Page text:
The first morning void was defined as the first sample collected by each person at or after 5:00 a.m. each day. The simulated 24-hr void concentration was calculated based on the volume-weighted average of all urine samples collected (missed collections were not accounted for) during a 24-hr period starting after midnight. To assess the impact of creatinine adjustment on the total variance when exposure is categorized from the BPA concentrations of spot urine samples, we built three different models. For model A, BPA was not creatinine-corrected (log10 noncorrected concentration in micrograms per liter), whereas for model B, BPA was creatinine-corrected to account for urinary dilution (log10 creatinine-corrected concentration in micrograms per gram creatinine). Model C adjusted for urine dilution by including creatinine as a model covariate (log10-adjusted concentration in micrograms per liter). We ranked these models based on their Akaike information criterion (AIC; Akaike 1974) (the lower the AIC, the better the model). To assess the temporal variability in BPA concentrations of spot samples, first morning voids, and simulated 24-hr voids, we calculated intraclass correlation coefficients (ICCs) using a three-level model. Level 1 is the time (i), which is irregular, unequal, and interval nested within the day (level 2, j = 7), which is nested within the participants (level 3, k = 8). The equation for models A and B was Yijk = (Y000) + (V00k + U0jk + γijk), where Yijk (the dependent variable) is the log10 (BPA) (for model A) or log10 (creatinine-corrected BPA) (for model B) for participant k on day j at time i. The equation for model C includes creatinine as an additional independent variable, with log10 (BPA) as the dependent variable. The intercept Y000 is the grand mean (i.e., the average value across all observations), and V00k, U0jk, and γijk are the random errors for level 3, level 2, and level 1 residual, respectively (Singer 1998). The ICC indicates the temporal reproducibility of repeated measures and is computed by dividing the estimate of the between-subject variance by the estimated total variance. ICC ranges from 0 (poor reproducibility) to 1 (perfect reproducibility).
For the spot urine samples, we also compared the variance apportionment of BPA and creatinine concentrations by constructing a model in which creatinine concentration was the outcome. We also checked the effect of the missed collections on the variation pattern of urinary BPA in spot samples by comparing the variance apportionment of urinary BPA concentrations in spot samples with and without participant 2, who had the largest number of missed collections [see Supplemental Material, Table 1 (doi:10.1289/ehp.1002701)].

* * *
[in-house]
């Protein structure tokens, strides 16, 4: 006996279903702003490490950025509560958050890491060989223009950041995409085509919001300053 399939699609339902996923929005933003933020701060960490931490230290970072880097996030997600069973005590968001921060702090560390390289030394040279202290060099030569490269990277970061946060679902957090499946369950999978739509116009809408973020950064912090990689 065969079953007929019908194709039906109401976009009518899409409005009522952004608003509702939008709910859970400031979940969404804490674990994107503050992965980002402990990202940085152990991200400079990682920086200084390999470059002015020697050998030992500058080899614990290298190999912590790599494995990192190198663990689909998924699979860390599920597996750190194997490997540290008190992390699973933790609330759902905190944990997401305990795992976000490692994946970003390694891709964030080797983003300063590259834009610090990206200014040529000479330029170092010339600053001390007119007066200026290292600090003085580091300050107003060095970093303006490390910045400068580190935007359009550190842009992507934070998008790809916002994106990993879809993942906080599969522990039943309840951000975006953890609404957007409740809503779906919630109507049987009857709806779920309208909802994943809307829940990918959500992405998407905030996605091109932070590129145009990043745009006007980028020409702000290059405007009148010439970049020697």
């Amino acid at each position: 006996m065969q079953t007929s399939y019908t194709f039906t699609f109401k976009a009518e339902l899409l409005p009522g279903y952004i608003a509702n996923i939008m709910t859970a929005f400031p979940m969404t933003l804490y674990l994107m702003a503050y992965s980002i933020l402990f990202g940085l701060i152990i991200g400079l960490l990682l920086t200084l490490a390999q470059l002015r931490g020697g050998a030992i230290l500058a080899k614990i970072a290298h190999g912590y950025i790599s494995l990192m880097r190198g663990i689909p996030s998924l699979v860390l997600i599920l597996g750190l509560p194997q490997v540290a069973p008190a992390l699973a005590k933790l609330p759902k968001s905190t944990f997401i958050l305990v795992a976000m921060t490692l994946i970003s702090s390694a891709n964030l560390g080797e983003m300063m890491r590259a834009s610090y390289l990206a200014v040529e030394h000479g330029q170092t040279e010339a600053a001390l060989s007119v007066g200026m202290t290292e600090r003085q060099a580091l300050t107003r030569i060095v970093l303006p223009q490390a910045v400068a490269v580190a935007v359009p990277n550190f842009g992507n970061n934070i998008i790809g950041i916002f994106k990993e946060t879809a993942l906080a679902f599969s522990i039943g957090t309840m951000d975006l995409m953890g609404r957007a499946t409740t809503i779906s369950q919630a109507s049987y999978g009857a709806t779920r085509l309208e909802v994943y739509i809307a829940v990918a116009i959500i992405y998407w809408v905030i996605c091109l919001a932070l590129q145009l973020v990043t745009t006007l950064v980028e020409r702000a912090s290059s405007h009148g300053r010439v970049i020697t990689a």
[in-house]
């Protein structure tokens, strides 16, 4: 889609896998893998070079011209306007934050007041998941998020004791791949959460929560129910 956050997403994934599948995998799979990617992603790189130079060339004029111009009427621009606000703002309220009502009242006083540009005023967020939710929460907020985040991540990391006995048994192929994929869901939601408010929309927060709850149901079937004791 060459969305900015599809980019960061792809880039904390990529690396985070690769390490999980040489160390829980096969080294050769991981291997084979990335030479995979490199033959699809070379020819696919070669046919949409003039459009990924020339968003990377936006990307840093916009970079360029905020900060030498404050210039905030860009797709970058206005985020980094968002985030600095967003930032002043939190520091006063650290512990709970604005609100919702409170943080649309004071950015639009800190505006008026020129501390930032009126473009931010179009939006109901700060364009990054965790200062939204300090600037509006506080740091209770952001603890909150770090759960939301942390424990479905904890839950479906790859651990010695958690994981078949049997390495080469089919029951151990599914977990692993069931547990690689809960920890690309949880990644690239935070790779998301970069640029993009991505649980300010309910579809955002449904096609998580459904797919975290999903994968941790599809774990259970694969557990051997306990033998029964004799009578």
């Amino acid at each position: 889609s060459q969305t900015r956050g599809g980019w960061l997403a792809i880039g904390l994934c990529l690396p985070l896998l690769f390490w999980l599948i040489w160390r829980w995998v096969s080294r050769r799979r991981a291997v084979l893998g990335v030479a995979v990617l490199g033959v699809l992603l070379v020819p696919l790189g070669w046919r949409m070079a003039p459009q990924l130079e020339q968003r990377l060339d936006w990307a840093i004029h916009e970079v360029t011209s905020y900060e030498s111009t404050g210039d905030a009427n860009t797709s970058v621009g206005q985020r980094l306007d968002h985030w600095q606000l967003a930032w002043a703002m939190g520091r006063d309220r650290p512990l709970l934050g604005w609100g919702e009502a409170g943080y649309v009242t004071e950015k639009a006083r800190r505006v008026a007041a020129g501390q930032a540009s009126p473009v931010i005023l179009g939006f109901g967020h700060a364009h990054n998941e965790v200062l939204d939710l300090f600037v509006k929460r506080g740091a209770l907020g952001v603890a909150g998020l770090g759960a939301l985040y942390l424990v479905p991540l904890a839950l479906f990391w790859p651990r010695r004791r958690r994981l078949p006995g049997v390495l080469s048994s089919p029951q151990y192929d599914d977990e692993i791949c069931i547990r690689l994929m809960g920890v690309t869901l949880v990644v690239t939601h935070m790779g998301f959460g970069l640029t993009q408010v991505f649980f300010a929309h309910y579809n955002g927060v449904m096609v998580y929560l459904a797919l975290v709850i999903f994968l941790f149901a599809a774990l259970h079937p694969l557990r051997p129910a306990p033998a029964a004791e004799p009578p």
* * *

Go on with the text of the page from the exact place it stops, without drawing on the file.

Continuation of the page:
Table 1 lists the noncorrected and creatinine-corrected geometric mean (GM) and median urinary BPA concentrations of the spot, first morning, and simulated 24-hr urine voids, along with the frequency of BPA detection. The creatinine-corrected GMs of spot urine samples, first morning voids, and simulated 24-hr urine samples ranged from 3.5 µg/g to 4.2 µg/g. The creatinine-corrected median BPA concentrations ranged from 2.7 µg/g to 3.3 µg/g. We detected BPA in 91% of the spot samples. Table 2 lists the daily average BPA concentrations (in micrograms per gram creatinine) estimated from each participant’s spot, first morning, and simulated 24-hr urine voids during the study week. We observed that the daily urinary BPA concentrations were occasionally normally distributed, but not consistently for any participant [see Supplemental Material, Table 2 (doi:10.1289/ehp.1002701)]. Figure 1 shows the BPA concentrations [in log10 scale (micrograms per gram creatinine)] for all of the spot urine samples collected by each of the eight participants over 1 week. All participants collected urine samples from Monday through Sunday except participant 3, who collected the urine from Saturday to the following Friday. No clear exposure pattern of BPA was observed throughout the 7 days of collection for the eight participants. However, for each person, the urinary BPA concentrations could vary up to two orders of magnitude within a given day. For example, for participant 3 on Sunday, BPA urinary concentrations in spot samples varied from 1.3 µg/g to 117.7 µg/g (Figure 1). As a result, the within-day coefficient of variation (CV%) from spot urine measurements ranged from 9% to 177%. We also observed considerable variation in the within-person and within-day BPA concentrations for the first morning and simulated 24-hr urine voids (Table 2). In any given day, the BPA urinary concentrations from first morning and simulated 24-hr urine collections could be rather different, even for the same person [e.g., participant 8 on Friday: 0.6 µg/g (first morning) and 6.1 µg/g (24-hr collection)]. Table 2 also lists the mean creatinine-corrected urinary BPA concentrations of spot, first morning, and simulated 24-hr voids from each participant averaged over the entire study period. The within-person variation CV% in BPA urinary concentrations ranged from 63% to 235% (spot collections), 53% to 120% (first morning voids), and 25% to 85% (simulated 24-hr voids). For each participant, we also calculated the daily total BPA exposure (in micrograms per day) during the study period by summing the amounts of BPA [in micrograms, obtained by multiplying the BPA concentrations (in micrograms per liter) in each spot urine sample by the spot urine volume (in liters)] excreted in one given day (Table 3). Of interest, we observed considerable within-person and between-days variation for BPA total daily exposure, with CV% ranging from 23% (participant 5) to 97% (participant 3).